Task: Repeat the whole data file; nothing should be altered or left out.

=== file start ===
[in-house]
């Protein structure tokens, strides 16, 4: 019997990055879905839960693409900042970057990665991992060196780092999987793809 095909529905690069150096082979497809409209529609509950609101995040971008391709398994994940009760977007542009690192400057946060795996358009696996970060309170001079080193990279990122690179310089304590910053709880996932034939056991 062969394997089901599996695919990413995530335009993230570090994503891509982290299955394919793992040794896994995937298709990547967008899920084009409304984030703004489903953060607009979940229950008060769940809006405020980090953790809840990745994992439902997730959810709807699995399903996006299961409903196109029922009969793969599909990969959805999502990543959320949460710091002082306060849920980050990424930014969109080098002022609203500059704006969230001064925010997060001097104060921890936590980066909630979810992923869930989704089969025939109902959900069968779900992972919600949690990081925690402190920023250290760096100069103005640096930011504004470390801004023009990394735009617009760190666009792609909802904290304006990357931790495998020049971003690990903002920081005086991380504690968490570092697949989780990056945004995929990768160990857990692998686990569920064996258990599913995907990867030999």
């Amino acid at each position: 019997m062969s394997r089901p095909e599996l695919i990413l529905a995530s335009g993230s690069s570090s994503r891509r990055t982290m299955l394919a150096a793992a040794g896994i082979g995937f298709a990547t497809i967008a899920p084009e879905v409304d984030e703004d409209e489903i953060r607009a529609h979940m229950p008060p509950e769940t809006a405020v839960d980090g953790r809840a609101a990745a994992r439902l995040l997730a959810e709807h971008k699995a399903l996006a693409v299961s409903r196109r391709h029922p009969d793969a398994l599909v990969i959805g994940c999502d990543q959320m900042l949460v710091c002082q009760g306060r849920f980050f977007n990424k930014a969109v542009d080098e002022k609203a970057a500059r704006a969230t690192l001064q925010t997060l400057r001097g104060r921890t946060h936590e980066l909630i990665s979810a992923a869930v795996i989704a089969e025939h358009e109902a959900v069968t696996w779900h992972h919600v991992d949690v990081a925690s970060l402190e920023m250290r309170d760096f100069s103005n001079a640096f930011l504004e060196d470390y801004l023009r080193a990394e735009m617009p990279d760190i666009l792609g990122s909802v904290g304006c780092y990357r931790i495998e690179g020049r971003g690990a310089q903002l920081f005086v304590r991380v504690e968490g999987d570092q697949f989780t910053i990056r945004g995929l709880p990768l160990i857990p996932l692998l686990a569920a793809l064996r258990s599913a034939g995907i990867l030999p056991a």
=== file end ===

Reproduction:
[in-house]
């Protein structure tokens, strides 16, 4: 019997990055879905839960693409900042970057990665991992060196780092999987793809 095909529905690069150096082979497809409209529609509950609101995040971008391709398994994940009760977007542009690192400057946060795996358009696996970060309170001079080193990279990122690179310089304590910053709880996932034939056991 062969394997089901599996695919990413995530335009993230570090994503891509982290299955394919793992040794896994995937298709990547967008899920084009409304984030703004489903953060607009979940229950008060769940809006405020980090953790809840990745994992439902997730959810709807699995399903996006299961409903196109029922009969793969599909990969959805999502990543959320949460710091002082306060849920980050990424930014969109080098002022609203500059704006969230001064925010997060001097104060921890936590980066909630979810992923869930989704089969025939109902959900069968779900992972919600949690990081925690402190920023250290760096100069103005640096930011504004470390801004023009990394735009617009760190666009792609909802904290304006990357931790495998020049971003690990903002920081005086991380504690968490570092697949989780990056945004995929990768160990857990692998686990569920064996258990599913995907990867030999």
């Amino acid at each position: 019997m062969s394997r089901p095909e599996l695919i990413l529905a995530s335009g993230s690069s570090s994503r891509r990055t982290m299955l394919a150096a793992a040794g896994i082979g995937f298709a990547t497809i967008a899920p084009e879905v409304d984030e703004d409209e489903i953060r607009a529609h979940m229950p008060p509950e769940t809006a405020v839960d980090g953790r809840a609101a990745a994992r439902l995040l997730a959810e709807h971008k699995a399903l996006a693409v299961s409903r196109r391709h029922p009969d793969a398994l599909v990969i959805g994940c999502d990543q959320m900042l949460v710091c002082q009760g306060r849920f980050f977007n990424k930014a969109v542009d080098e002022k609203a970057a500059r704006a969230t690192l001064q925010t997060l400057r001097g104060r921890t946060h936590e980066l909630i990665s979810a992923a869930v795996i989704a089969e025939h358009e109902a959900v069968t696996w779900h992972h919600v991992d949690v990081a925690s970060l402190e920023m250290r309170d760096f100069s103005n001079a640096f930011l504004e060196d470390y801004l023009r080193a990394e735009m617009p990279d760190i666009l792609g990122s909802v904290g304006c780092y990357r931790i495998e690179g020049r971003g690990a310089q903002l920081f005086v304590r991380v504690e968490g999987d570092q697949f989780t910053i990056r945004g995929l709880p990768l160990i857990p996932l692998l686990a569920a793809l064996r258990s599913a034939g995907i990867l030999p056991a």